Encourage them to find a suitable location where they can settle their model as it is made – on a tree branch, in a hollow, on a stone so that the others can find them. Each child can make their own model or they may prefer to work in small groups. They could make different stages in the life cycle of one creature or a whole family of them.

Then walk through the woods together spotting all the strange creatures. Are they camouflaged? Encourage each child to tell something of their creature’s story – its name, where it comes from etc.


They may enjoy making ‘mini-shelters’ for their minibeasts using natural materials found close by. Discuss what minibeasts might need to survive in the woodland, by day and night.

An alternative to making the giant minibeasts is to make goblins using a stick for the body and making the head from clay or dough which is then decorated with natural materials to make features, hair etc. They look very effective hung in the trees.

Simple but striking ‘Tree spirits’ can be made from clay. Mould the clay into a flat face shape in the palm of the hand and gouge out the features with twigs or fingers to make simple faces that can be stuck onto the trees.

Natural Portraits


Natural materials don’t inhibit those children who would otherwise protest ‘but I can’t draw!’

  • Gather the group together. Discuss what portraits are, and then say that they are going to make self portraits – but the only problem is – you have forgotten pens, paper and paintbrushes. What can you do? The children will probably leap to suggest they can use the natural materials around them!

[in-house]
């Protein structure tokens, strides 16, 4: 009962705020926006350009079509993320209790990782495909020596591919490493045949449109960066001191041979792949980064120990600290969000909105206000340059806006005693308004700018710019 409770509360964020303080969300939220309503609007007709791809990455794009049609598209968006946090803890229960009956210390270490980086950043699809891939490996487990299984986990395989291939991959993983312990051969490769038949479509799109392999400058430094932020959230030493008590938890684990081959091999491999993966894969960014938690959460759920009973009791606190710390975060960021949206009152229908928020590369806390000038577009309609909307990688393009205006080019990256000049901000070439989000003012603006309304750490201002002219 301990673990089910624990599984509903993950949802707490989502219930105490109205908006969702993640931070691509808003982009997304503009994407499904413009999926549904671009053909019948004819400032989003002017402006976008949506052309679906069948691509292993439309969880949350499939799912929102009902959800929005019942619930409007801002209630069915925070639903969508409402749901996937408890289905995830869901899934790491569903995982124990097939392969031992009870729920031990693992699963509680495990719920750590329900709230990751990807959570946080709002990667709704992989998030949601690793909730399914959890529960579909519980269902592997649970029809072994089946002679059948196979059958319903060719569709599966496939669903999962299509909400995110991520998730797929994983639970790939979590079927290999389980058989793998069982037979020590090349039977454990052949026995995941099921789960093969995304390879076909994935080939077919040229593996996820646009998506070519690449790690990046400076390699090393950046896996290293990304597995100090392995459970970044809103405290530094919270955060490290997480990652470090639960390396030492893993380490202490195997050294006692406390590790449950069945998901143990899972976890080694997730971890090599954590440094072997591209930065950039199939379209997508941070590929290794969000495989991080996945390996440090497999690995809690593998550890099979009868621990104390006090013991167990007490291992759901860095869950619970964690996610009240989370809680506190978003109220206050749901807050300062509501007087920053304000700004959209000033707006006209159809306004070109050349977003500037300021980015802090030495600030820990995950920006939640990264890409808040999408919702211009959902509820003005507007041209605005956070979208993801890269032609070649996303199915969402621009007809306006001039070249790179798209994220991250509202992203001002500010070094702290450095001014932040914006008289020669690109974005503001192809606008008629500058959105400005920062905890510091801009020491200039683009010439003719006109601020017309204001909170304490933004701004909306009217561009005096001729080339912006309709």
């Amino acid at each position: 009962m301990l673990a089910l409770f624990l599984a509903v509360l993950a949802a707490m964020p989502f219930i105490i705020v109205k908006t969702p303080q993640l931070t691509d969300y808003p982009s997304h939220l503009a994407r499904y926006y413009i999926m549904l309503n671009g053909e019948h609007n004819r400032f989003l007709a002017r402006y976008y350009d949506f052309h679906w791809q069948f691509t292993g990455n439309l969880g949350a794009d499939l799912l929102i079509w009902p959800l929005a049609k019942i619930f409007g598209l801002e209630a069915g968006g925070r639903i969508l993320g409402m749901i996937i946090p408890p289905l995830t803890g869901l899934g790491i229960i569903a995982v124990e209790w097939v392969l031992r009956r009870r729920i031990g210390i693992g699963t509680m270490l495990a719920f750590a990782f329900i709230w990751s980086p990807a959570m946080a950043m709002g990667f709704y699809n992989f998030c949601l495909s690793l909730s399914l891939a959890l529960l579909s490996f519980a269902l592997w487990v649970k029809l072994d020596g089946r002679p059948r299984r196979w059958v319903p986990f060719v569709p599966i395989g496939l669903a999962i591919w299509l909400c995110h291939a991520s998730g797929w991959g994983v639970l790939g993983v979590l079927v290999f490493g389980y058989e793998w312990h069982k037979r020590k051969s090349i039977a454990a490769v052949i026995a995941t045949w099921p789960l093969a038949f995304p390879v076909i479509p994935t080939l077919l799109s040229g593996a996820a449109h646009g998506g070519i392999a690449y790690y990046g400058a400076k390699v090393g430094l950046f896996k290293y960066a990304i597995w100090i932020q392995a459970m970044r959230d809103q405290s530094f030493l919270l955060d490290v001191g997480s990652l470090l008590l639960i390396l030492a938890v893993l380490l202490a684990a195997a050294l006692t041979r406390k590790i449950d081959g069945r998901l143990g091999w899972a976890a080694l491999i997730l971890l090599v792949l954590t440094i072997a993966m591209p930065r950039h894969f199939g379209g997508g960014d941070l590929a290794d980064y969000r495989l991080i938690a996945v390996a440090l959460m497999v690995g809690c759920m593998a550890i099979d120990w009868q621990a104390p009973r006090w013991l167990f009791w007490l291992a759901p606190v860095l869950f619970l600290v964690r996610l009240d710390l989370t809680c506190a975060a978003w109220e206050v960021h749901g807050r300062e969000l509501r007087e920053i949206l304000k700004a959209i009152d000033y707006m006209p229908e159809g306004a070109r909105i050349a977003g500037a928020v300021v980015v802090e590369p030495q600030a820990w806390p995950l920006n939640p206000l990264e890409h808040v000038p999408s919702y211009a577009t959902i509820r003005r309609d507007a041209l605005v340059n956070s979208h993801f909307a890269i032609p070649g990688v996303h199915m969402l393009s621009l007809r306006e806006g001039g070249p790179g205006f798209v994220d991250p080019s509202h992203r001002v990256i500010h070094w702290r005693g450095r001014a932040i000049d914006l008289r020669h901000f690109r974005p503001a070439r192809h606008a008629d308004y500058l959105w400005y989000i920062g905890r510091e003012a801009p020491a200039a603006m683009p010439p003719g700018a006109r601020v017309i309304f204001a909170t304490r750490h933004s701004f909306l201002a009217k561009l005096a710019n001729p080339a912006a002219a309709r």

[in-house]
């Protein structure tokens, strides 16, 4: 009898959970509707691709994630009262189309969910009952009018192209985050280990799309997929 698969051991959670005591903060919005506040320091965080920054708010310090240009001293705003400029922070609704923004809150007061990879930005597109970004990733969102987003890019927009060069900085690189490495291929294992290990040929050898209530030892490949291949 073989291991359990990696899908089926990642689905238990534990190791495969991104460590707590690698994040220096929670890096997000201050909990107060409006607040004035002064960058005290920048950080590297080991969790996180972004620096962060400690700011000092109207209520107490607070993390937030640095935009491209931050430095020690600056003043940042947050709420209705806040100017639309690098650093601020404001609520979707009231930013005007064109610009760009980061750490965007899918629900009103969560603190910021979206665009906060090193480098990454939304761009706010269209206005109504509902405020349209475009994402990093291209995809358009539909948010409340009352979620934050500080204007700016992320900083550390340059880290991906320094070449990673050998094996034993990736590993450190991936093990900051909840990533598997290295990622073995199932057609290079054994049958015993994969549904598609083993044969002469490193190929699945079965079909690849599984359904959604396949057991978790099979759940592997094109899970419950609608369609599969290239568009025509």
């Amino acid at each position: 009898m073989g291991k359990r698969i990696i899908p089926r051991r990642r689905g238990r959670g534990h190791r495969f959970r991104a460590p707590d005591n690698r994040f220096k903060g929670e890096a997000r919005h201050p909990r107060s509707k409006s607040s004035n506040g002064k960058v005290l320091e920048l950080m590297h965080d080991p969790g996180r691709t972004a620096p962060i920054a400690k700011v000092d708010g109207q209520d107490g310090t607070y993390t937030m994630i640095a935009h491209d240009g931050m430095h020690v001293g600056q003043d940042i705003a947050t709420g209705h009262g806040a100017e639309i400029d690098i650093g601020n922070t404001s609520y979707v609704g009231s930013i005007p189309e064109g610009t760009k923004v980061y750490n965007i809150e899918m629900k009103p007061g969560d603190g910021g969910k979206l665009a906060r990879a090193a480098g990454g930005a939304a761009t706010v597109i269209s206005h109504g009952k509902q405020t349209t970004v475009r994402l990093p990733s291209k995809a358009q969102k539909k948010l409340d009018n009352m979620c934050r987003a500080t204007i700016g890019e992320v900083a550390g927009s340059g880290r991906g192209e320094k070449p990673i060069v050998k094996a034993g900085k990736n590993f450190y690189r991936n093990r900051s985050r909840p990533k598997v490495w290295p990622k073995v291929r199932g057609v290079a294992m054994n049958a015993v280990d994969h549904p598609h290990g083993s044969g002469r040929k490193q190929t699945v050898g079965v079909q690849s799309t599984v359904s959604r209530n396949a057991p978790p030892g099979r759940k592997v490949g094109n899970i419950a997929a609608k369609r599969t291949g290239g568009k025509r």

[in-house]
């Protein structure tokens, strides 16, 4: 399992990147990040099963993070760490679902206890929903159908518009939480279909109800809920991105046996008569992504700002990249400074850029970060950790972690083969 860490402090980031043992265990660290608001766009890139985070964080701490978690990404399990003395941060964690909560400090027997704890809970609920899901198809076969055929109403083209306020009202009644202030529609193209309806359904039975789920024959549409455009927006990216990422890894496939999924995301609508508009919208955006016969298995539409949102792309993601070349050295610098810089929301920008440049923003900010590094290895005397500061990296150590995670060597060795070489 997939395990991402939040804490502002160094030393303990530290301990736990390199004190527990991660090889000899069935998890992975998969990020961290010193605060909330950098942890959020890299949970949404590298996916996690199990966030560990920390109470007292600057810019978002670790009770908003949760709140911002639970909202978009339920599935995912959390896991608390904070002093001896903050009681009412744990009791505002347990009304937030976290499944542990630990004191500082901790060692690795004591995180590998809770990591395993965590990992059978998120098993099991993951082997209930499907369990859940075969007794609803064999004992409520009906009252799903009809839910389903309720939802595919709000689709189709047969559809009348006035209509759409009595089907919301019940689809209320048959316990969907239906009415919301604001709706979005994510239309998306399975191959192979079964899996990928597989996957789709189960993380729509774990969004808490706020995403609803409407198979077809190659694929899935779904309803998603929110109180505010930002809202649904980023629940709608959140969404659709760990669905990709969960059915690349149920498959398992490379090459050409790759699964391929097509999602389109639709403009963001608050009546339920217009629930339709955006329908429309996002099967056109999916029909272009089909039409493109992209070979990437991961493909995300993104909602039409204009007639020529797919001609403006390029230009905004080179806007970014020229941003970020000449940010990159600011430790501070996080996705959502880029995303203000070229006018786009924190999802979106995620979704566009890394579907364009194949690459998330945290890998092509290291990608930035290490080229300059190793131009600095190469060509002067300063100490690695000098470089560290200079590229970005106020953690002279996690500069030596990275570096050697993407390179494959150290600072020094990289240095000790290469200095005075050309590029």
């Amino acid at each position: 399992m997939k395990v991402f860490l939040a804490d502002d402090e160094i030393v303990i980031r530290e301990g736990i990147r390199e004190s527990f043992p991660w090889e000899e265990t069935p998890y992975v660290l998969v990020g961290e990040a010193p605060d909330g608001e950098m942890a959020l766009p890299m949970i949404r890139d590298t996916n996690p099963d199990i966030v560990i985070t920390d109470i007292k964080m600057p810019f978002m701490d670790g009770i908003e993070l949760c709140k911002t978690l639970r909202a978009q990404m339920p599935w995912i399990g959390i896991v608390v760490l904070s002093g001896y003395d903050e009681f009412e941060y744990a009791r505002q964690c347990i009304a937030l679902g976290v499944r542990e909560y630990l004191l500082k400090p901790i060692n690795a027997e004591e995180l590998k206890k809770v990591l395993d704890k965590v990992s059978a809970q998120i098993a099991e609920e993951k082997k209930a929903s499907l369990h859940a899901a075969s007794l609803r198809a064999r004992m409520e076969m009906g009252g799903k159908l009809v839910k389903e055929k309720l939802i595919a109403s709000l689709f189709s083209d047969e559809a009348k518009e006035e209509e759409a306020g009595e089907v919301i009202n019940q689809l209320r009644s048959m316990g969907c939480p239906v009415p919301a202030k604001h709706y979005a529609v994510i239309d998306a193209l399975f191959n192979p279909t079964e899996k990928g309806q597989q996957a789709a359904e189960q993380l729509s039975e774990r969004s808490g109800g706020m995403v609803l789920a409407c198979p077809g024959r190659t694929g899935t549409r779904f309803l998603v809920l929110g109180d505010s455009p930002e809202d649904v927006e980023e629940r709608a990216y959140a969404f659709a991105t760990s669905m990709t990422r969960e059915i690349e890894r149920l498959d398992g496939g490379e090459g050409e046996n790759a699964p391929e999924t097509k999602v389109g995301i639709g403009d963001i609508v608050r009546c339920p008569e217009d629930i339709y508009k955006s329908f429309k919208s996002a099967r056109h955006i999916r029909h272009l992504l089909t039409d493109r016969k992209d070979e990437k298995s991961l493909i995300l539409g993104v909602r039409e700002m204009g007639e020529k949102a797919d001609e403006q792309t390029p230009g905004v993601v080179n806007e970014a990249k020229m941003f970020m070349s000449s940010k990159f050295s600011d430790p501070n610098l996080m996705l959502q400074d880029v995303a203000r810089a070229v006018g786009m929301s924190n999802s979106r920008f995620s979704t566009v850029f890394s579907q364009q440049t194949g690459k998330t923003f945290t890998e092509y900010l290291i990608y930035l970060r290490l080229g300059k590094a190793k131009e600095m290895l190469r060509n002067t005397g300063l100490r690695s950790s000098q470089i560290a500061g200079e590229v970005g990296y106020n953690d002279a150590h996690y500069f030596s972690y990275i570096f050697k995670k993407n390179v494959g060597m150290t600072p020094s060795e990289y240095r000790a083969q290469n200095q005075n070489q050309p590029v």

• Let the children decide if they want to design individually or in twos or small groups. This will vary with age and confidence.
  • Talk about the features of a face they may need to include – ears, eyes, nose, hair etc and encourage or suggest some useful materials like fluffy seeds for eyebrows for example.
  • Set some environmentally aware ground rules in terms of parts of plants to collect/ leave alone. Otherwise agree only to collect plentiful loose materials such as fallen leaves/grasses.
  • Talk about framing their portraits – what could they use? Sticks or twigs for example, of equal lengths.
  • Discuss contrasting backgrounds – so the image is clear rather than blending in with the background – and how they may chose the backdrop to display the image.
  • Let them spend time gathering materials and making self portraits. Are the faces happy or sad?
  • Alternatively, they could design portraits of other beings – monsters/ wood spirits – let them decide the theme.

Texture Trail

Take your class or a small group on a walk in the playground or in a nature area. Ask them to feel and touch things around them.

How many textures can you touch?

  • Soggy decomposing leaves
  • Lacy skeleton leaves
  • Silky flower petals
  • Tickly lichen
  • Flexible grasses
  • Rough tree roots
  • Furry moss
  • Rigid bark
  • Brittle twigs
  • Prickly pine needles
  • Smooth flower buds
  • Crumbly rotten wood
  • Waxy evergreen leaves
  • Gritty soil from a mole hill
  • Sticky horse chestnut buds

Twig Towers

Environmental artists such as Andy Goldsworthy and Chris Drury use natural woodland materials to build and create 3D art and sculpture in the woods.

Why not build your own twig tower sculpture under a tree…?

Gather some twigs, ready to create your twig tower. It could have a square base, a triangular base or be of your own design.

The best place to build the tower would be beneath a tree as you can try to build the tower up to the lower branches.

If there’s a very low branch then you could build around it so that the branch becomes part of your sculpture.

You could also use a tree trunk as support.